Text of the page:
Shape-shifting structured lattices via multimaterial 4D printing

Published Date: 
October 2, 2019

Boley JW, van Rees WM, Lissandrello C, Horenstein MN, Truby RL, Kotikian A, Lewis JA, Mahadevan L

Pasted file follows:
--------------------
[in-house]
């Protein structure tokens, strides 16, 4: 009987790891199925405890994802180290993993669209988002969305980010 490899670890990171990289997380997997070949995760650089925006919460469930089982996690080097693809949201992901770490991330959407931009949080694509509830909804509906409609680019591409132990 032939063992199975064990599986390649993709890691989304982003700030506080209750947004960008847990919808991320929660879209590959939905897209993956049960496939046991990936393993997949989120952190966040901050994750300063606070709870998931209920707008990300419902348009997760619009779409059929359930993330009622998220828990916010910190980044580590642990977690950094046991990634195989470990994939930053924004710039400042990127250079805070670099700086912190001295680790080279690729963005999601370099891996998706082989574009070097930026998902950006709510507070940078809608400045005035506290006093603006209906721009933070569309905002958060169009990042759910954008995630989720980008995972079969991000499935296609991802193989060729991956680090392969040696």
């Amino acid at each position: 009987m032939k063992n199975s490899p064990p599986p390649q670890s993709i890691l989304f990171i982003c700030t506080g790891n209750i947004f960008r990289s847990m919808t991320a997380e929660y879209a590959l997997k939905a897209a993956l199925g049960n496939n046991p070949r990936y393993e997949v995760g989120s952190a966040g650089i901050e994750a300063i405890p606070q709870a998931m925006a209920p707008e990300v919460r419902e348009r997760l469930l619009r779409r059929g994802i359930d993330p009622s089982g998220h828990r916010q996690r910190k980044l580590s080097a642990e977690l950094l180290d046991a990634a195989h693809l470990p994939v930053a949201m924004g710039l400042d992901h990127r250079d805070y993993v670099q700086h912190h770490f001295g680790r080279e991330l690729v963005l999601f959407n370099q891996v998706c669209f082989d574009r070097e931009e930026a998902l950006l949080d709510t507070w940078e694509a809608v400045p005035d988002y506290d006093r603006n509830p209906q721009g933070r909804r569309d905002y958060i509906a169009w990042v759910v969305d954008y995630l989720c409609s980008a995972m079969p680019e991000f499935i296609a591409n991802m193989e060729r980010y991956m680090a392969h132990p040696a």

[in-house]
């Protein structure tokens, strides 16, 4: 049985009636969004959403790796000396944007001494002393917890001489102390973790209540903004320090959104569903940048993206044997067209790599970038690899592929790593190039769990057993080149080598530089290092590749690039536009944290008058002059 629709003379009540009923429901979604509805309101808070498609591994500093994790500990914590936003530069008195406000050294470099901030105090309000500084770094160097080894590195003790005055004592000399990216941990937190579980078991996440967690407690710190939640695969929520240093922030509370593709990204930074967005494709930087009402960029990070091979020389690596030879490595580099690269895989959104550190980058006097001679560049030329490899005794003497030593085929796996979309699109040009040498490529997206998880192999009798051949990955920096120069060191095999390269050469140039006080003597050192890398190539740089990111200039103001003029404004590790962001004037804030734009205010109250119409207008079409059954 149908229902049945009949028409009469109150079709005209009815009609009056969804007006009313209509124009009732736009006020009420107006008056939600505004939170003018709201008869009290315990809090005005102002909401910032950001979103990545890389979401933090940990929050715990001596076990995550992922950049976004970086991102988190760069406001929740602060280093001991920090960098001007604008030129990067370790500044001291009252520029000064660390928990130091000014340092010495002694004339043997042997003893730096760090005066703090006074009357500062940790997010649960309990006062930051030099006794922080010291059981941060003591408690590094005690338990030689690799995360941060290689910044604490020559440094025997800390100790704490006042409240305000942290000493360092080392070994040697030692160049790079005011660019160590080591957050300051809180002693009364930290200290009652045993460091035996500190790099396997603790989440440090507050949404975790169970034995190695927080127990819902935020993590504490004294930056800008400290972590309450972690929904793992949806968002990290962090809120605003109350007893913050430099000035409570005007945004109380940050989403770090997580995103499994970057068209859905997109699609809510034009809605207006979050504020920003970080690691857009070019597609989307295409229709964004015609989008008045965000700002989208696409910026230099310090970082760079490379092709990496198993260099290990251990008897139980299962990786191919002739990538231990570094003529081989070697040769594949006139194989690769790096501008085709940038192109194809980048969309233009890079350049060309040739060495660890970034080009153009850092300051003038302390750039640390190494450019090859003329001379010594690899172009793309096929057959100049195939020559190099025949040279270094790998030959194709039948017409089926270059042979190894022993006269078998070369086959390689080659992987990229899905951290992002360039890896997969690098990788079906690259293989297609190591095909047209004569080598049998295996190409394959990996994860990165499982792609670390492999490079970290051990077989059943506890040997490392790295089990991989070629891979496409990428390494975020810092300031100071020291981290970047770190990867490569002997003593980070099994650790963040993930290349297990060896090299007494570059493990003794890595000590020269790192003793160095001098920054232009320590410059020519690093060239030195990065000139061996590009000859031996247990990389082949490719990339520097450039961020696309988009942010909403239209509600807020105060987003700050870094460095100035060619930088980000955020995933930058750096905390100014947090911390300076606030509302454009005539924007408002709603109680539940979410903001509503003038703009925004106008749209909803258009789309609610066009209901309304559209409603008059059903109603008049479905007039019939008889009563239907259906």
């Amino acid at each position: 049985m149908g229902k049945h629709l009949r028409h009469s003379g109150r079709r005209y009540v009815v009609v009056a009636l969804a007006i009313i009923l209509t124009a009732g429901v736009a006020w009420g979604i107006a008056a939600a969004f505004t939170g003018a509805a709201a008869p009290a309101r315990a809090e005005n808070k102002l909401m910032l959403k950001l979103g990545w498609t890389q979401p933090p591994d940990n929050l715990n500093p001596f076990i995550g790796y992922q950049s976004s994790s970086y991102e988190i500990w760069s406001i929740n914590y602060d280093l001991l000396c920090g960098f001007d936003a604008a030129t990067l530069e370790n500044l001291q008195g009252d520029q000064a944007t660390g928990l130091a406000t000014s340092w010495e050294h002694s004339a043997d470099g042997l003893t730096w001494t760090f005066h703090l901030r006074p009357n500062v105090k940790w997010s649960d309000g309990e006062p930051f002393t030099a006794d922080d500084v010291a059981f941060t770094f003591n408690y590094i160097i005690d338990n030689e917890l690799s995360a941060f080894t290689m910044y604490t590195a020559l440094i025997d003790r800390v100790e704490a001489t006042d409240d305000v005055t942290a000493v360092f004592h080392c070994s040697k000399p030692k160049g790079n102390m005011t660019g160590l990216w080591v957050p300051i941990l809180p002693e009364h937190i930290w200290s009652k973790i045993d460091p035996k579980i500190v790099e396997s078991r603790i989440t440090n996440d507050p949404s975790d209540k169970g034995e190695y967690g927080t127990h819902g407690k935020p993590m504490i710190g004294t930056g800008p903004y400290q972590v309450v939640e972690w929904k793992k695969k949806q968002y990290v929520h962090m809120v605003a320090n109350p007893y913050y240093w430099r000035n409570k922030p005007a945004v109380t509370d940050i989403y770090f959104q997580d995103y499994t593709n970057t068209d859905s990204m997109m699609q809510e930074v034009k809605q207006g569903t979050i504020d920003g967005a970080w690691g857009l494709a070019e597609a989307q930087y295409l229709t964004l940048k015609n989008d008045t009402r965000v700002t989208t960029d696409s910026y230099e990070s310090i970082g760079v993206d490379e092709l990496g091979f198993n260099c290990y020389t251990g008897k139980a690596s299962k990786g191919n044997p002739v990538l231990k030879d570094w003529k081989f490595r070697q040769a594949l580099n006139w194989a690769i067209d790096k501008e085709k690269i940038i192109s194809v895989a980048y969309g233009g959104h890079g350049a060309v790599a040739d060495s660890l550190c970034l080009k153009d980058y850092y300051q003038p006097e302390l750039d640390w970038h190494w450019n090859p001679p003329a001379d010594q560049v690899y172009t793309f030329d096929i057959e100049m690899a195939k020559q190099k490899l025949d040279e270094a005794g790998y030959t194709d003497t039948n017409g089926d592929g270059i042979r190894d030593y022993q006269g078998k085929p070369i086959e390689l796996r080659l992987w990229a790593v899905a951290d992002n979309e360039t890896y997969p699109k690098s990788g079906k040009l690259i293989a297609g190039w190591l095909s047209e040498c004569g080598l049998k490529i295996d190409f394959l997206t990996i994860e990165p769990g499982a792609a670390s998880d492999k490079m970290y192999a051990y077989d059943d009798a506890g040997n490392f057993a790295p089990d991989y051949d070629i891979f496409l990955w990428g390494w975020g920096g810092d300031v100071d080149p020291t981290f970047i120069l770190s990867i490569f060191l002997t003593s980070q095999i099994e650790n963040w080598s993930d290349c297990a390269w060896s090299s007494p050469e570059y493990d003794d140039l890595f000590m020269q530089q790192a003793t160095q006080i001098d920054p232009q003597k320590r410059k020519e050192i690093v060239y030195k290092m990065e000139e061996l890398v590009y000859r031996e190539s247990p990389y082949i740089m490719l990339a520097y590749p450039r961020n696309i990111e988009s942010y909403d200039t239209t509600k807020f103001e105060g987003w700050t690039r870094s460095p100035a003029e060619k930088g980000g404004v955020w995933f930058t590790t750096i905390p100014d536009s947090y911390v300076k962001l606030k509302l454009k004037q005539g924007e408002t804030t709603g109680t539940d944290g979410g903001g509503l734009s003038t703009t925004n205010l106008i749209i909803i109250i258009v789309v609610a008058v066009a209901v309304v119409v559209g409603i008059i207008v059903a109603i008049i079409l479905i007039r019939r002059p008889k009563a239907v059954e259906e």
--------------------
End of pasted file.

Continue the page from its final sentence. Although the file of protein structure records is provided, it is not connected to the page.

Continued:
Shape-morphing structured materials have the ability to transform a range of applications. However, their design and fabrication remain challenging due to the difficulty of controlling the underlying metric tensor in space and time. Here, we exploit a combination of multiple materials, geometry, and 4-dimensional (4D) printing to create structured heterogeneous lattices that overcome this problem. Our printable inks are composed of elastomeric matrices with tunable cross-link density and anisotropic filler that enable precise control of their elastic modulus (E) and coefficient of thermal expansion [Formula: see text] The inks are printed in the form of lattices with curved bilayer ribs whose geometry is individually programmed to achieve local control over the metric tensor. For independent control of extrinsic curvature, we created multiplexed bilayer ribs composed of 4 materials, which enables us to encode a wide range of 3-dimensional (3D) shape changes in response to temperature. As exemplars, we designed and printed planar lattices that morph into frequency-shifting antennae and a human face, demonstrating functionality and geometric complexity, respectively. Our inverse geometric design and multimaterial 4D printing method can be readily extended to other stimuli-responsive materials and different 2-dimensional (2D) and 3D cell designs to create scalable, reversible, shape-shifting structures with unprecedented complexity.